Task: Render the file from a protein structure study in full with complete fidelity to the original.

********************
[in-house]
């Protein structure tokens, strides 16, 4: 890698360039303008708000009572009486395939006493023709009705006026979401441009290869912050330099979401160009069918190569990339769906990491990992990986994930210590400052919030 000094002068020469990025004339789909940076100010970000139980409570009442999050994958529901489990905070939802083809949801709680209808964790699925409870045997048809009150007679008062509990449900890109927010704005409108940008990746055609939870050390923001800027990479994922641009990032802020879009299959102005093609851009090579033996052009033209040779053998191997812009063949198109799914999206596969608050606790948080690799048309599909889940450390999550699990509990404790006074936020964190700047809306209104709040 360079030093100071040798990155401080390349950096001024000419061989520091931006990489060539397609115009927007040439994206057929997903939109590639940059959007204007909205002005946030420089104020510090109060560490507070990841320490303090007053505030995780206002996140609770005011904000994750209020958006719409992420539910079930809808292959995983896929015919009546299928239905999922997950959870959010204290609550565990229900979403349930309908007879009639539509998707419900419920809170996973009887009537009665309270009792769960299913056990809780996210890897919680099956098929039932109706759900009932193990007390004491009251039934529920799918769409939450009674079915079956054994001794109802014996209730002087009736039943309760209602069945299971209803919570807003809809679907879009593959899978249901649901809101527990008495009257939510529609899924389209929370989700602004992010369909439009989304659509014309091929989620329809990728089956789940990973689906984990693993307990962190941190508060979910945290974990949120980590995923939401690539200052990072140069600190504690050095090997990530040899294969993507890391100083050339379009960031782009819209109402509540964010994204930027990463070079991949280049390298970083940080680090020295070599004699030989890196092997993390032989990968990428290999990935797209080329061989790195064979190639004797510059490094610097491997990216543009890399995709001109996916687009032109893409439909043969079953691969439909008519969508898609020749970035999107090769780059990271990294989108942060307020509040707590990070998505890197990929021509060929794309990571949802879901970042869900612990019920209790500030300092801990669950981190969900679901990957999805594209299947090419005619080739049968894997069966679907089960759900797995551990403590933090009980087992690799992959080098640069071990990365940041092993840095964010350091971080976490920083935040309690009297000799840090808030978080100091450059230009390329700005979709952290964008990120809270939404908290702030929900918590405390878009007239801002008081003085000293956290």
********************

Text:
[in-house]
């Protein structure tokens, strides 16, 4: 890698360039303008708000009572009486395939006493023709009705006026979401441009290869912050330099979401160009069918190569990339769906990491990992990986994930210590400052919030 000094002068020469990025004339789909940076100010970000139980409570009442999050994958529901489990905070939802083809949801709680209808964790699925409870045997048809009150007679008062509990449900890109927010704005409108940008990746055609939870050390923001800027990479994922641009990032802020879009299959102005093609851009090579033996052009033209040779053998191997812009063949198109799914999206596969608050606790948080690799048309599909889940450390999550699990509990404790006074936020964190700047809306209104709040 360079030093100071040798990155401080390349950096001024000419061989520091931006990489060539397609115009927007040439994206057929997903939109590639940059959007204007909205002005946030420089104020510090109060560490507070990841320490303090007053505030995780206002996140609770005011904000994750209020958006719409992420539910079930809808292959995983896929015919009546299928239905999922997950959870959010204290609550565990229900979403349930309908007879009639539509998707419900419920809170996973009887009537009665309270009792769960299913056990809780996210890897919680099956098929039932109706759900009932193990007390004491009251039934529920799918769409939450009674079915079956054994001794109802014996209730002087009736039943309760209602069945299971209803919570807003809809679907879009593959899978249901649901809101527990008495009257939510529609899924389209929370989700602004992010369909439009989304659509014309091929989620329809990728089956789940990973689906984990693993307990962190941190508060979910945290974990949120980590995923939401690539200052990072140069600190504690050095090997990530040899294969993507890391100083050339379009960031782009819209109402509540964010994204930027990463070079991949280049390298970083940080680090020295070599004699030989890196092997993390032989990968990428290999990935797209080329061989790195064979190639004797510059490094610097491997990216543009890399995709001109996916687009032109893409439909043969079953691969439909008519969508898609020749970035999107090769780059990271990294989108942060307020509040707590990070998505890197990929021509060929794309990571949802879901970042869900612990019920209790500030300092801990669950981190969900679901990957999805594209299947090419005619080739049968894997069966679907089960759900797995551990403590933090009980087992690799992959080098640069071990990365940041092993840095964010350091971080976490920083935040309690009297000799840090808030978080100091450059230009390329700005979709952290964008990120809270939404908290702030929900918590405390878009007239801002008081003085000293956290």